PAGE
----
Employees: Employees at different levels within the enterprise need to be aligned with the social CRM initiative. At the senior management level, there needs to be strong sponsorship and commitment toward imbibing “social” in the CRM processes. In more traditional or conservative organizations, there may be a need to bring in change agents who can spread enthusiasm and accelerate employee on-boarding.

For employees who are actually going to participate in the social initiatives, there is a need to empower and train them with the right set of processes and tools that can help the organization benefit. As an example, social media usage policies and guidelines need to be created. Employees would need to be trained to use different social media and may even need special skills related to building virtual gaming or community environments. Reward and recognition practices would also need to be tuned to capture social media metrics such as determining SLAs of customer service issues via Twitter. Identification of these metrics would need to be done during the planning phase.

Partners: Partner organizations in the value chain are in a position to influence the success or failure of a social CRM initiative. It is important to keep the partners involved in the social CRM strategy process and get their inputs on the initiatives being planned. If a car company is planning a social media campaigns for the launch of its new model, all dealers need to be engaged to handle leads from these campaigns. They also should be sending out the same message via their own social CRM initiatives. Integrating the partners from the planning stage itself will ensure that there is no disconnect during implementation.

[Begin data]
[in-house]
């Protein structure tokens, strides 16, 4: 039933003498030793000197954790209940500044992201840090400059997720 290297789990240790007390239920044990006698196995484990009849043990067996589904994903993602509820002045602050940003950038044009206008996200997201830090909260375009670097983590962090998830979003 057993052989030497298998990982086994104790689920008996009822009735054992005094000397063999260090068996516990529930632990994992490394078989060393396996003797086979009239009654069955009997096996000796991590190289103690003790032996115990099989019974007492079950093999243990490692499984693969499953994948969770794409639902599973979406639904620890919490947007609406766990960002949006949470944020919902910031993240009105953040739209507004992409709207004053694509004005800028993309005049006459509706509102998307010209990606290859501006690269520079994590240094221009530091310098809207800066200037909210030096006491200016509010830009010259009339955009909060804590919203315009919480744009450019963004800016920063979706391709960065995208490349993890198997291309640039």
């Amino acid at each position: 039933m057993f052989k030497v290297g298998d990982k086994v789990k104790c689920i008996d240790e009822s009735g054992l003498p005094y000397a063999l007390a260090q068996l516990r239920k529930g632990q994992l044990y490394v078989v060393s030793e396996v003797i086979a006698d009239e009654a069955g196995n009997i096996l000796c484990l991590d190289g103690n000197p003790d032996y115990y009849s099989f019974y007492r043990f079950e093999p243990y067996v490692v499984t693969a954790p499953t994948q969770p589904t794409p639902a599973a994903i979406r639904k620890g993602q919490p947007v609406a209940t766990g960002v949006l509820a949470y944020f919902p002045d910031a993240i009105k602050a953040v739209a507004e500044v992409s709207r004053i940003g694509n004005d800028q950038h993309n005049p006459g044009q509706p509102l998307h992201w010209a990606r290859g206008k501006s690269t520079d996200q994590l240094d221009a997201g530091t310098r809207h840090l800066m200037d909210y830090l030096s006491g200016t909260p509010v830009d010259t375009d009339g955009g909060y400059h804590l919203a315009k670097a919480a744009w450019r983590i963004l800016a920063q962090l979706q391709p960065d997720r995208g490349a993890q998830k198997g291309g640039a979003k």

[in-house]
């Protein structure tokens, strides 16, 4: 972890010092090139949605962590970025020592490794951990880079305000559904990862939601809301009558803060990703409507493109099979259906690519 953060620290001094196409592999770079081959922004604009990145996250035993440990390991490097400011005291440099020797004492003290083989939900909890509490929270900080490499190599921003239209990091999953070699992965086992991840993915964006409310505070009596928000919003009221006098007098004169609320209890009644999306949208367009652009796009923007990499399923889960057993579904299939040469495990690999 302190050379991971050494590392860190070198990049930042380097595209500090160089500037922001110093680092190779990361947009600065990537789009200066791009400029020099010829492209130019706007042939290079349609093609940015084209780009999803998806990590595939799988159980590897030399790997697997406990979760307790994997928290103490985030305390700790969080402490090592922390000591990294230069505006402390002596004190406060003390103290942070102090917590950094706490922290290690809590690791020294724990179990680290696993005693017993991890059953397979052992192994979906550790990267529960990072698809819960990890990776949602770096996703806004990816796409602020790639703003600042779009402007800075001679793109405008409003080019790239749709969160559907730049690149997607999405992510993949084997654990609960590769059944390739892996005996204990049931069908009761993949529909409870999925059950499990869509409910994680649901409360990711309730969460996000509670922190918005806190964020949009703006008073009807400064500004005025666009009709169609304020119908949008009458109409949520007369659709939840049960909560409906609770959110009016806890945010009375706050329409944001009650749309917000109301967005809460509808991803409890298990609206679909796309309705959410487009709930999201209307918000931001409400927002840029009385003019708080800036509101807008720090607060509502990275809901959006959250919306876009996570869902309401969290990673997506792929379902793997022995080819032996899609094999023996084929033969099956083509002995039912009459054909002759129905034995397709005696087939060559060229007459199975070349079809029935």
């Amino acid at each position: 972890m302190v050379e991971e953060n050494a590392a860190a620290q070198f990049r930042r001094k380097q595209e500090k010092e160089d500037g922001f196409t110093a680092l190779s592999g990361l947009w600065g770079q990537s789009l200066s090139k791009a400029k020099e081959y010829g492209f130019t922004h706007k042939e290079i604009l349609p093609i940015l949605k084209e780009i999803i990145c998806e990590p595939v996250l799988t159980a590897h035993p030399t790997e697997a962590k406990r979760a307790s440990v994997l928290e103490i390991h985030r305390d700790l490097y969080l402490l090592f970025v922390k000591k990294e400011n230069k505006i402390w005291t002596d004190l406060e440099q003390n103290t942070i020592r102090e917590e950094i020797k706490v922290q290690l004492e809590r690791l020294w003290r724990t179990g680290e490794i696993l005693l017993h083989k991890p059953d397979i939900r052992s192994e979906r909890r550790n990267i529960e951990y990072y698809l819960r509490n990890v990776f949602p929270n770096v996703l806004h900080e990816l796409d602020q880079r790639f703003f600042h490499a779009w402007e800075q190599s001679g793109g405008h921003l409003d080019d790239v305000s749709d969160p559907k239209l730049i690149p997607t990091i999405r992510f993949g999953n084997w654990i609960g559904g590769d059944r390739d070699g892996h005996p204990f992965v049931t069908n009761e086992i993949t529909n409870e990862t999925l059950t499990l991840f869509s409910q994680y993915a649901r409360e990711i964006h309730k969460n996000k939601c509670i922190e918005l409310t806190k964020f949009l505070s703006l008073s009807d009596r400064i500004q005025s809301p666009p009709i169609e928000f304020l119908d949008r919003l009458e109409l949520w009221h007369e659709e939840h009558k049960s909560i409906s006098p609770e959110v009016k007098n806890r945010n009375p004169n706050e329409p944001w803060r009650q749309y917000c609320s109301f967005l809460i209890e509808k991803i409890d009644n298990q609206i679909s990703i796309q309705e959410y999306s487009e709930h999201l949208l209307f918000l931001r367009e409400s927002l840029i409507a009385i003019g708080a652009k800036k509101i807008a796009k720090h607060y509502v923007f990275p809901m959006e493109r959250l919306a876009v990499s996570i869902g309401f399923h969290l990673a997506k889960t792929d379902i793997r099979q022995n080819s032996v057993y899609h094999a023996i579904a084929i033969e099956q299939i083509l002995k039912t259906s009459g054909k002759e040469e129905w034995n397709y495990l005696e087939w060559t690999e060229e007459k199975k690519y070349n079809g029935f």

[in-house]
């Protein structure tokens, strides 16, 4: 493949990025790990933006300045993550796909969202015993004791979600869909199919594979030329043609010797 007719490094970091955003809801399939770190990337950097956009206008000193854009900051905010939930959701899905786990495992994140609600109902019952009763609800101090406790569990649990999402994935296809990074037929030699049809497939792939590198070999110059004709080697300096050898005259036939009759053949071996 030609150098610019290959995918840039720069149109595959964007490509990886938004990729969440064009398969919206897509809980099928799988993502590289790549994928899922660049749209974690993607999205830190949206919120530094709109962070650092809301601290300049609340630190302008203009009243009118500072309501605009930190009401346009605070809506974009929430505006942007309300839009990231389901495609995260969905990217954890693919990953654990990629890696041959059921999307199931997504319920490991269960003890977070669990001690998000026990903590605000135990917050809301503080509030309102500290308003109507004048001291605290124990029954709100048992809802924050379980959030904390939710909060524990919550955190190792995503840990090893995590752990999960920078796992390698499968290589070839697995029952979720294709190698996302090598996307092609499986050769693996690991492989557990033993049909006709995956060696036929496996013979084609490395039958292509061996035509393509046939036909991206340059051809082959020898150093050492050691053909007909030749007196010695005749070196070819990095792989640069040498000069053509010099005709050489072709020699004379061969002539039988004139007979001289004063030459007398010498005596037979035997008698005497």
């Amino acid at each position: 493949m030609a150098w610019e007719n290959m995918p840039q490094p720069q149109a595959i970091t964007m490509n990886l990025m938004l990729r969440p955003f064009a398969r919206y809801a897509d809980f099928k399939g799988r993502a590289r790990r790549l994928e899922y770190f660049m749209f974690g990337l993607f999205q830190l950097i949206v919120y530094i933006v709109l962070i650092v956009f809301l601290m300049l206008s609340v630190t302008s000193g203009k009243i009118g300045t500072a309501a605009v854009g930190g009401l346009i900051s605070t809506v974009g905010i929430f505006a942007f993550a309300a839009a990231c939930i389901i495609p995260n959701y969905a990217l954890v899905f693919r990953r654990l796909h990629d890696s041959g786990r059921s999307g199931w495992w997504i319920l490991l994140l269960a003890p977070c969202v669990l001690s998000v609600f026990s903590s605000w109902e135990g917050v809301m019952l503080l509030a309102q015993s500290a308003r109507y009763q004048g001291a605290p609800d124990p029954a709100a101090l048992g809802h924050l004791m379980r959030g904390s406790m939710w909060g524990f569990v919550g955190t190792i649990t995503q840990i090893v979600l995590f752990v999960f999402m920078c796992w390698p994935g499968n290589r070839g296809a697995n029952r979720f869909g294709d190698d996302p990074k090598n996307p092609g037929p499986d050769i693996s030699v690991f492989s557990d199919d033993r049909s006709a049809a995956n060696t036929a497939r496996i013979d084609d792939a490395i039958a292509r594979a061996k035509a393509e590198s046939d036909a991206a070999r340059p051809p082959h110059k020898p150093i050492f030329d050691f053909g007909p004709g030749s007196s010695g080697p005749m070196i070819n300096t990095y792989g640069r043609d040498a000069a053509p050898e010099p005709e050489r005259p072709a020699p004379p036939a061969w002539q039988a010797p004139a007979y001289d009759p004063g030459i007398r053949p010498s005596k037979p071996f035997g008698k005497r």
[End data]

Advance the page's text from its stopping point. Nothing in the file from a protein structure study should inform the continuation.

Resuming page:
Involving these stakeholders from the beginning of the social CRM initiative and communicating the strategy and purpose regularly via appropriate channels can help build a stronger buy-in. Also, getting inputs from the experts in these different constituencies in the strategy and planning process can reduce resistance and improve the possibility of success.

Manage the Change

This phase involves the actual implementation of the social CRM initiatives. Starting small with a pilot or trial program is an excellent method to introduce social CRM. The pilot should preferably involve people from different units within the organization, partners and customers. It should have some identified metrics that can be tracked to measure its success. For example, a Twitter service account can be a suitable pilot for a customer service-oriented organization. By measuring metrics like call deflection or customer satisfaction via Twitter, the organization will be able to measure the success of the pilot. A successful pilot can serve as a stepping stone to a full-blown social CRM program.

Customers: From a customer perspective, they will use social CRM only if they see a benefit. Customers will not use a social channel that is primarily used to send unsolicited marketing messages or take feedback without action. It is, therefore, important to:

  • Identify, recognize and reward customer advocates that create or contribute content;
  • Provide consistent messaging to customer across different channels including social media;
  • Ensure that customer insight from social media such as their interactions with the organization via Twitter are factored into 360-degree visibility; and
  • Provide customers the visibility to the resolution of issues or implementation of their suggestions so they feel valued and are willing to spend their time and energy contributing to the organization.
  • Define some social media usage guidelines for customers, such as no swearing or abusive language, to ensure that the experience of using a “public” media remains pleasant for all participants.

Employees: For continued support of the social CRM initiative, senior management needs to see measurable impact to the top line/bottom line of the organization. Therefore, it is necessary to build in the right metrics in the implementation of social CRM. Tracking these metrics on a periodic basis is key to ensuring that the senior management has visibility into the health of the initiatives.

Depending on the organization structure (such as centralized versus decentralized), the employees can be engaged in different manner. In a centralized organization, one authority is typically responsible for governing and implementing all initiatives. Social CRM is a business strategy, not an IT initiative. As different business units have differing needs when it comes to social media, this central model may lead to more resistance and lower acceptance of the social CRM program.